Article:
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Unsteady Propulsor Force Prediction for Spatially and Temporally Varying Inflow

[+] Author Affiliations
Stephen A. Huyer, Stephen R. Snarski

Naval Undersea Warfare Center, Newport, RI

Paper No. FEDSM2002-31346, pp. 1157-1164; 8 pages
doi:10.1115/FEDSM2002-31346
From:
  • ASME 2002 Joint U.S.-European Fluids Engineering Division Conference
  • Volume 1: Fora, Parts A and B
  • Montreal, Quebec, Canada, July 14–18, 2002
  • Conference Sponsors: Fluids Engineering Division
  • ISBN: 0-7918-3615-0 | eISBN: 0-7918-3600-2
  • Copyright © 2002 by ASME

abstract

A method to compute unsteady propulsor forces for spatially and temporally varying inflows is presented. A propulsor flow prediction code, previously developed by the Massachusetts Institute of Technology, was modified and upgraded to account for time varying inflow and multiple blade rotations. The original code utilizes lifting surface theory and discretizes the propulsor surface as boundary elements to compute the unsteady potential flow. Experimental data characterizing the full unsteady, three-dimensional turbulent inflow to a Swirl-Induced Stator Upstream of Propulsor (SISUP) propulsor, were used as inflow boundary conditions. Experimental data recorded the periodic velocity fluctuations due to the stator wakes as well as the broadband turbulent characteristics of the inflow. Blade force, integrated shaft force, and blade pressure are computed based on the experimental inflow. The effect of periodic variations in the inflow was examined to determine the effect on unsteady blade forces. For these cases, the time mean experimental effective inflow is used and a fluctuating component is added for flow in the axial direction. This may be viewed as an effectively fluctuating freestream. Comparisons of unsteady force and radiated noise are then made with the baseline mean flow case to gauge the time-varying effects. Fluctuating velocity dramatically altered the force spectra even at frequencies different from the velocity fluctuation frequency. This modified algorithm can now be utilized to examine a wider set of time-dependent propulsor flow problems and to calculate the associated performance due to these unsteady flows.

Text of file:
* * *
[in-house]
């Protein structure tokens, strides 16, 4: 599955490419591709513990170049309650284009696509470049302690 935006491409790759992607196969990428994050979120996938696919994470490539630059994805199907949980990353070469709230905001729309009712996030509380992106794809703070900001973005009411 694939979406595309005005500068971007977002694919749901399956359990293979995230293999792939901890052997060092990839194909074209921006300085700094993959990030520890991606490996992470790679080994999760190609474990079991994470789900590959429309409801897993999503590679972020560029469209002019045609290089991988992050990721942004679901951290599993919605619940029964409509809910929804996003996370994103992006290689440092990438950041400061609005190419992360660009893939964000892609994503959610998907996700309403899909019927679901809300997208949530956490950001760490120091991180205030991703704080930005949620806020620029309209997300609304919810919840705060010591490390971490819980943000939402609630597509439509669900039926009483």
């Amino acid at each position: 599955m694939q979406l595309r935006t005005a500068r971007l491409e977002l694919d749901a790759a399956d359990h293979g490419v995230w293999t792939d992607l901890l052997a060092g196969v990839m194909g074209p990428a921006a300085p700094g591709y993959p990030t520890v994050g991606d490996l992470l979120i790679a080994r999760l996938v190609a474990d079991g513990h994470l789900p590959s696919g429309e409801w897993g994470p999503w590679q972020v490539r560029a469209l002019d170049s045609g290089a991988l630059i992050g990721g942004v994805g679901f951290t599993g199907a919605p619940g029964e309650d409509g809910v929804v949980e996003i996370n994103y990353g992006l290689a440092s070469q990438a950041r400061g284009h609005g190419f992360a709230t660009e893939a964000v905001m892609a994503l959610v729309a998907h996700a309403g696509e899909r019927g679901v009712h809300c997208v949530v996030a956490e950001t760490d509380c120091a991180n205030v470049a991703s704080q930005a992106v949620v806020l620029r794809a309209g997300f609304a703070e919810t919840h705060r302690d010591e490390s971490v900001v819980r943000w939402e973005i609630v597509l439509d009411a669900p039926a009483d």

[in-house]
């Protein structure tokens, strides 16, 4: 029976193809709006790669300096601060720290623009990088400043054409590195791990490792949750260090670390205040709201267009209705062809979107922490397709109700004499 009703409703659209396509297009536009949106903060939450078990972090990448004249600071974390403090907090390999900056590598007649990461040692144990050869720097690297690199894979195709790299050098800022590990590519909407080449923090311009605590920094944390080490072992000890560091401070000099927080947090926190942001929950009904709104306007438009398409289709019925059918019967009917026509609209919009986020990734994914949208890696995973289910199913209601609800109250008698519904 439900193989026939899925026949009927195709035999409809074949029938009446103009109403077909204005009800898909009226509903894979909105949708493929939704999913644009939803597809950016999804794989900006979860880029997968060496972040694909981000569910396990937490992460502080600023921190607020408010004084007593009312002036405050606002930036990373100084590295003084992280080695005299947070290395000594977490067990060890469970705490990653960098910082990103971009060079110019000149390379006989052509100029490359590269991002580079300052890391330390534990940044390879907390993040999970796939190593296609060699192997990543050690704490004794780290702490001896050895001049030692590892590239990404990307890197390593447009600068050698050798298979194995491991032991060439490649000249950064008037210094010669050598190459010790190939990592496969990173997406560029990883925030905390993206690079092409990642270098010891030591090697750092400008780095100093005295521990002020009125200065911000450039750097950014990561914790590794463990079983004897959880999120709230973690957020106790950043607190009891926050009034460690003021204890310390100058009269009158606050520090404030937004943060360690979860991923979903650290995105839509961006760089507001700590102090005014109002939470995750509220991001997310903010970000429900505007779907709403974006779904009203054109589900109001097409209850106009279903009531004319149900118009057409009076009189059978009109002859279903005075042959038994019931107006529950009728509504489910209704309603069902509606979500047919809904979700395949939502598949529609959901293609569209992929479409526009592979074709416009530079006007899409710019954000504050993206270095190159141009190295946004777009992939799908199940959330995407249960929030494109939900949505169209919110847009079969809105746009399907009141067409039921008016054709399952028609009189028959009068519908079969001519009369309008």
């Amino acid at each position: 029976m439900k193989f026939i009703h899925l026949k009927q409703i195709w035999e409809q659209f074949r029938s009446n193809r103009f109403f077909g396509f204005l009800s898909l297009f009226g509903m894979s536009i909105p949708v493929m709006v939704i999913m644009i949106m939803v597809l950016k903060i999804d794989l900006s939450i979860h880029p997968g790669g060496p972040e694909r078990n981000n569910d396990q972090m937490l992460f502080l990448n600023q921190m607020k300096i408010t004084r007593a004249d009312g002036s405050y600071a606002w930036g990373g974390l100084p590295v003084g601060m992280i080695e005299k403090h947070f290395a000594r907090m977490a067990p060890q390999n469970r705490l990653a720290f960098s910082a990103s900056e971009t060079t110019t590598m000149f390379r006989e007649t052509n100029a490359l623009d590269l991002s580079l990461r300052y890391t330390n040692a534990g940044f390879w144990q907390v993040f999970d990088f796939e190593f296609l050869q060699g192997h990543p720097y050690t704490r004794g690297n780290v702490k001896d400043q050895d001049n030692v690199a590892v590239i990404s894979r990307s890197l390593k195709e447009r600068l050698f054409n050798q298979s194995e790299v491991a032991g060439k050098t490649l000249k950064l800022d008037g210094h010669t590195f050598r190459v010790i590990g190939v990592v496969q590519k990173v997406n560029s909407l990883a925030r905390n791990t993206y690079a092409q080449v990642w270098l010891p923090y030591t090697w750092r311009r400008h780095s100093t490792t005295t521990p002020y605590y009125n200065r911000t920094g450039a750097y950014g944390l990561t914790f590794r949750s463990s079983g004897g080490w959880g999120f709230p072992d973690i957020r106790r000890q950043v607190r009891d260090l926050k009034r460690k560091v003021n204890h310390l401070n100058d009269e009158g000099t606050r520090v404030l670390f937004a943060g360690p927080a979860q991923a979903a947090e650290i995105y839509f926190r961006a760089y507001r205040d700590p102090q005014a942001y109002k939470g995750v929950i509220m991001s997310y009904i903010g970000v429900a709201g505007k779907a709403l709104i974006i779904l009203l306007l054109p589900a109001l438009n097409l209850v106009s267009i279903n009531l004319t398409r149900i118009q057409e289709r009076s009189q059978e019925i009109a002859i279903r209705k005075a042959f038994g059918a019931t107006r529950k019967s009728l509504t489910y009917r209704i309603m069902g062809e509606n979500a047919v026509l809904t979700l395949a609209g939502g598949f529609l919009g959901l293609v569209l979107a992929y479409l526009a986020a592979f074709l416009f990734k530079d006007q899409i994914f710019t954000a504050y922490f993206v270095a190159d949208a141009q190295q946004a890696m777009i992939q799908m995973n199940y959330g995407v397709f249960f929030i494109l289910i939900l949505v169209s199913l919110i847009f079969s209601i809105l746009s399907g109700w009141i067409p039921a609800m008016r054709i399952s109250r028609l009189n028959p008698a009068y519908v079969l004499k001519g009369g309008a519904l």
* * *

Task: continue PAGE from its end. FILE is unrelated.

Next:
Copyright © 2002 by ASME
Topics: Force , Inflow

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